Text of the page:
The book value method is a technique for recording the conversion of a bond into stock. In essence, the book value at which the bonds were recorded on the books of the issuer is shifted to the applicable stock account. This shift moves the bond liability into the equity part of the balance sheet. There is no recognition of a gain or loss on the conversion transaction.
The possible line item entries associated with the book value method are as follows:
- Debit the bonds payable account, which eliminates the bond liability
- Debit the premium on bonds payable account (if used), which eliminates the excess bond liability
- Credit the discount on bonds payable account (if used), which eliminates the bond liability reduction
- Credit the common stock or preferred stock account for the amount of any share par value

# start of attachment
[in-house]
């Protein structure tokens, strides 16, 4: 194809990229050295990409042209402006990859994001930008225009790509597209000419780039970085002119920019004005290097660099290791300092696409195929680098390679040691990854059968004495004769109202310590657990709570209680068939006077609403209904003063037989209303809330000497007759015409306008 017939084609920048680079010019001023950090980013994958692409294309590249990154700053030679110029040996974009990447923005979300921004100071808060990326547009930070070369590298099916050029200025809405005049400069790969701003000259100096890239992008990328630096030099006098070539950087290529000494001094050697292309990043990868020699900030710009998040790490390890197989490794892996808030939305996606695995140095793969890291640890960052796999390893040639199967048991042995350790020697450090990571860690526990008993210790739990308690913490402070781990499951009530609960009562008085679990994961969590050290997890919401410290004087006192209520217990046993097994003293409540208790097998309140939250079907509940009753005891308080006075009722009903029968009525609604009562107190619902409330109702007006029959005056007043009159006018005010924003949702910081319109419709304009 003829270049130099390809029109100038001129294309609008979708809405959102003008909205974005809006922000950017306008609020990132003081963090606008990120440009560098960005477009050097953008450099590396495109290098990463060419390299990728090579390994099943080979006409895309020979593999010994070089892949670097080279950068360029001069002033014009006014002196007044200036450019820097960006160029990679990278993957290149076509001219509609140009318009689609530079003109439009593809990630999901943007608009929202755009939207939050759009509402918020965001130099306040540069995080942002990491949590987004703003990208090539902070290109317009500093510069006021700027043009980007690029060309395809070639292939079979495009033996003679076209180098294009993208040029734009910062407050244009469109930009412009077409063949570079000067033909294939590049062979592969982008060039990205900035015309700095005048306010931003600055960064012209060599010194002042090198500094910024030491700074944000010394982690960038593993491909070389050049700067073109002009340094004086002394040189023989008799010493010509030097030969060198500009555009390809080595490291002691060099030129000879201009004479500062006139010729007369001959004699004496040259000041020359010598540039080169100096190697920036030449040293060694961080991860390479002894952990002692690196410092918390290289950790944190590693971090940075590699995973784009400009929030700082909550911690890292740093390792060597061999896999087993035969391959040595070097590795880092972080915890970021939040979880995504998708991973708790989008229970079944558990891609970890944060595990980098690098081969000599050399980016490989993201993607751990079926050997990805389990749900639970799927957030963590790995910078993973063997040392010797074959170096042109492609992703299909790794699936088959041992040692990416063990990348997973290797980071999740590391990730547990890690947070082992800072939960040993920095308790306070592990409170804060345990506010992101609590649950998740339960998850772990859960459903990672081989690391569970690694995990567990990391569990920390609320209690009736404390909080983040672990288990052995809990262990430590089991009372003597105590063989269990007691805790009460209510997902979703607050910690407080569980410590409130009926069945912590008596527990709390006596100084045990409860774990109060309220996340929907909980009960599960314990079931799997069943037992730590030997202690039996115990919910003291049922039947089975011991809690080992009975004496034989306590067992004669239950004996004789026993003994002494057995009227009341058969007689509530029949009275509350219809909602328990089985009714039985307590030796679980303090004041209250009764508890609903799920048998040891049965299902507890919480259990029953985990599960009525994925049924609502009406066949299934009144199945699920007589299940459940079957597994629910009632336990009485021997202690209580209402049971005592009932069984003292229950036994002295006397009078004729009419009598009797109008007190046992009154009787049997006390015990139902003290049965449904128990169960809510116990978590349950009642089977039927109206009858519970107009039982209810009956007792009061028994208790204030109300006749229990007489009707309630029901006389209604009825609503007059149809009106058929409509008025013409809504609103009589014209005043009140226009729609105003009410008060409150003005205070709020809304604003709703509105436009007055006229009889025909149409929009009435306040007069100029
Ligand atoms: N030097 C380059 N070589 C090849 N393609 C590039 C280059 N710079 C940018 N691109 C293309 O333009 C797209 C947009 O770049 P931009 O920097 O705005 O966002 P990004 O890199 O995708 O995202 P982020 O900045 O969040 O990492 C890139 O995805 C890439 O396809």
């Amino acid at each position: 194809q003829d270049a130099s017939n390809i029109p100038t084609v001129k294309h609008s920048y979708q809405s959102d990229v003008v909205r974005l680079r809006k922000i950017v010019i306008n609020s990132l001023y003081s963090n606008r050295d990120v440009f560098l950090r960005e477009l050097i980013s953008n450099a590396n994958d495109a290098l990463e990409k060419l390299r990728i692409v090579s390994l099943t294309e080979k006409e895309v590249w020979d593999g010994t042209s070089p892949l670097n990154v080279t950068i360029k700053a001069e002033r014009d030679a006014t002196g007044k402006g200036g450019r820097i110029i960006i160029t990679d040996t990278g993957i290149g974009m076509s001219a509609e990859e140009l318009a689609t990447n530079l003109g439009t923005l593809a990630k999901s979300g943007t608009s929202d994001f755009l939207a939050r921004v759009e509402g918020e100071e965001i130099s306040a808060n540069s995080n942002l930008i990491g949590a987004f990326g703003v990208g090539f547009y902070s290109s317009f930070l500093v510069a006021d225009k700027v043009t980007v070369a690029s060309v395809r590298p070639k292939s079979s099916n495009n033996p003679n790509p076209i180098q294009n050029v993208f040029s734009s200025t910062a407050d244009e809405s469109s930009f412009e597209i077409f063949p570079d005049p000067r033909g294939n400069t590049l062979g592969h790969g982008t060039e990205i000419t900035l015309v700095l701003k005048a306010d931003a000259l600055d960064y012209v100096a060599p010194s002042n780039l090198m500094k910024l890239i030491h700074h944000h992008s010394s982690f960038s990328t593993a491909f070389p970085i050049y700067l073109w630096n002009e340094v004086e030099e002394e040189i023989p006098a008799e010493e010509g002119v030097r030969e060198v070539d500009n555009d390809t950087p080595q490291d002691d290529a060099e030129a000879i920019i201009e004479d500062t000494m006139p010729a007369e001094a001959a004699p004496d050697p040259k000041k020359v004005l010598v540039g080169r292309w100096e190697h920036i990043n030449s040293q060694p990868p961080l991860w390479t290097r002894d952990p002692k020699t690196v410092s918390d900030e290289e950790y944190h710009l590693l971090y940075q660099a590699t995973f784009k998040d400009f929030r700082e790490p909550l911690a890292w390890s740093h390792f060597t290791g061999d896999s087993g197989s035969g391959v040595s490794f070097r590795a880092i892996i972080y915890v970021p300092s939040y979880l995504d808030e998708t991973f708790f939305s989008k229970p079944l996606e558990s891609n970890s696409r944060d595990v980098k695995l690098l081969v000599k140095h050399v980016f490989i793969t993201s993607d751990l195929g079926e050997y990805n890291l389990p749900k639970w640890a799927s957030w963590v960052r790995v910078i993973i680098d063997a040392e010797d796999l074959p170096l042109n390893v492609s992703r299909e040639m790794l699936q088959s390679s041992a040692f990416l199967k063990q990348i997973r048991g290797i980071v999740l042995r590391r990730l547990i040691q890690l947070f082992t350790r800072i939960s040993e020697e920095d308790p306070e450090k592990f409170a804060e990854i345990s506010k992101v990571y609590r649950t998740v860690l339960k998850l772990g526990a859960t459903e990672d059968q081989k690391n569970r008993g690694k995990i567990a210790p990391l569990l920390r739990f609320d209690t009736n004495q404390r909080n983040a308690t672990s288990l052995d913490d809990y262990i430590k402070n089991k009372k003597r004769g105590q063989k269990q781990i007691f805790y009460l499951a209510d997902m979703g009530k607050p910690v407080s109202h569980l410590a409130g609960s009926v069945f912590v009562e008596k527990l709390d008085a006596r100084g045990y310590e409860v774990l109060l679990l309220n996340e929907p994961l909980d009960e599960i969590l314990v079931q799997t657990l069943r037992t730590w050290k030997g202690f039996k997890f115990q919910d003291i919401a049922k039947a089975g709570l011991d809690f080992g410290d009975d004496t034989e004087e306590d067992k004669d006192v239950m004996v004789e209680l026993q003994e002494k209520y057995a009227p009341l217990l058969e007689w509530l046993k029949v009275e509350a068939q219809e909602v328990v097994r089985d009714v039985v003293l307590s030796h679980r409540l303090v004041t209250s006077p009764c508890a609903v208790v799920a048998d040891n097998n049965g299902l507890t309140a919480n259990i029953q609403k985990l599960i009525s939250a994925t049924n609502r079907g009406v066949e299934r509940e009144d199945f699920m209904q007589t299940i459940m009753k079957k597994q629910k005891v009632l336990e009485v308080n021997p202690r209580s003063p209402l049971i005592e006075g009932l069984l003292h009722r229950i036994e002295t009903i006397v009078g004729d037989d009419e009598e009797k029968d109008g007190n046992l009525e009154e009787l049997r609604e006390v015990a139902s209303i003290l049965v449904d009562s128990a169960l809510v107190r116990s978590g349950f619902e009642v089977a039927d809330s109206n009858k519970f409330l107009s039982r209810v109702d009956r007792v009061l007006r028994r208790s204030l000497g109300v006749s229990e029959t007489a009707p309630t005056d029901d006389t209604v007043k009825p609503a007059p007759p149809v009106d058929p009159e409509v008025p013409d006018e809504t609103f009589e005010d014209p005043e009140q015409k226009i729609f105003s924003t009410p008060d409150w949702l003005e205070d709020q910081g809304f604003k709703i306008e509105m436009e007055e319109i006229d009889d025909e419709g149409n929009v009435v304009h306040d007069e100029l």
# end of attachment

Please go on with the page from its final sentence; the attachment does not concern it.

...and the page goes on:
- Credit the additional paid-in capital for common stock or preferred stock account to record any residual stock amount
For example, a investor elects to convert one bond issued by ABC Corporation with a book value of $1,000 to ten shares of its common stock. ABC has recorded a $100 discount on the bond. Each share of the company's common stock has a $1 par value. The resulting entry is:
- $1,000 debit to bonds payable account
- $100 credit to the discount on bonds payable account
- $10 credit to the common stock account
- $890 credit to the additional paid-in capital account
This entry is made by the issuer of the stock, not the investor making the conversion from bonds to stock.
An alternative approach to recording a bond conversion is the market value approach, under which a gain or loss on the transaction may be recognized.